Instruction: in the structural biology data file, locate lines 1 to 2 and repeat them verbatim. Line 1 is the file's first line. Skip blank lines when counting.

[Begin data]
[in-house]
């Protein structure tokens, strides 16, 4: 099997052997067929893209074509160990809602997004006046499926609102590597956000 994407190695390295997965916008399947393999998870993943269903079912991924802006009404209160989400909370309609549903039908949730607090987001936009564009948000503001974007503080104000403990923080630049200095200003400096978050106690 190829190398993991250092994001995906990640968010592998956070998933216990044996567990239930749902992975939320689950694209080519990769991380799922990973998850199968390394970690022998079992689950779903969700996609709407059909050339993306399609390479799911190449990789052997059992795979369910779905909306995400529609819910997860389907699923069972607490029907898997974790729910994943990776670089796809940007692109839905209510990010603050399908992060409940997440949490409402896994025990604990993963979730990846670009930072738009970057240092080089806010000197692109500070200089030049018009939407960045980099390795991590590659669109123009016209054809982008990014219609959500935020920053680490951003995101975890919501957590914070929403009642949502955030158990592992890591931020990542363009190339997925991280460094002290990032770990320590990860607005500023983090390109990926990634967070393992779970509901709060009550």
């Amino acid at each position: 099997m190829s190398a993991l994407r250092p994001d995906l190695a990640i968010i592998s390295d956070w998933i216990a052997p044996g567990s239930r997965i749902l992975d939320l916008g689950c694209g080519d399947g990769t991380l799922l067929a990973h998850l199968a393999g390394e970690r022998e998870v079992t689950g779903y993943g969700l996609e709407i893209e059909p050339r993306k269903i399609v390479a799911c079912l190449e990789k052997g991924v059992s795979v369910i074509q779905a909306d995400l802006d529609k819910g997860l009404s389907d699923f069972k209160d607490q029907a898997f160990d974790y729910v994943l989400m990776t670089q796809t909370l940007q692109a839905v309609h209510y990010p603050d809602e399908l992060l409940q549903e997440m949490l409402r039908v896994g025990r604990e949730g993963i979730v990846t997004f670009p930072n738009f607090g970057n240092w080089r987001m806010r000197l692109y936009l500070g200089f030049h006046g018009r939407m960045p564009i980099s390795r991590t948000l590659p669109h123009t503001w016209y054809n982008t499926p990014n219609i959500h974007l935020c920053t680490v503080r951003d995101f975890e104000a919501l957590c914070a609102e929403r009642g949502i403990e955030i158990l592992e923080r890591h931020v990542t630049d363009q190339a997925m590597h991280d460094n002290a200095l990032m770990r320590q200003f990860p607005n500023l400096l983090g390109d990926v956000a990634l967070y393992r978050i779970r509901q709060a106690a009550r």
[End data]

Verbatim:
[in-house]
């Protein structure tokens, strides 16, 4: 099997052997067929893209074509160990809602997004006046499926609102590597956000 994407190695390295997965916008399947393999998870993943269903079912991924802006009404209160989400909370309609549903039908949730607090987001936009564009948000503001974007503080104000403990923080630049200095200003400096978050106690 190829190398993991250092994001995906990640968010592998956070998933216990044996567990239930749902992975939320689950694209080519990769991380799922990973998850199968390394970690022998079992689950779903969700996609709407059909050339993306399609390479799911190449990789052997059992795979369910779905909306995400529609819910997860389907699923069972607490029907898997974790729910994943990776670089796809940007692109839905209510990010603050399908992060409940997440949490409402896994025990604990993963979730990846670009930072738009970057240092080089806010000197692109500070200089030049018009939407960045980099390795991590590659669109123009016209054809982008990014219609959500935020920053680490951003995101975890919501957590914070929403009642949502955030158990592992890591931020990542363009190339997925991280460094002290990032770990320590990860607005500023983090390109990926990634967070393992779970509901709060009550």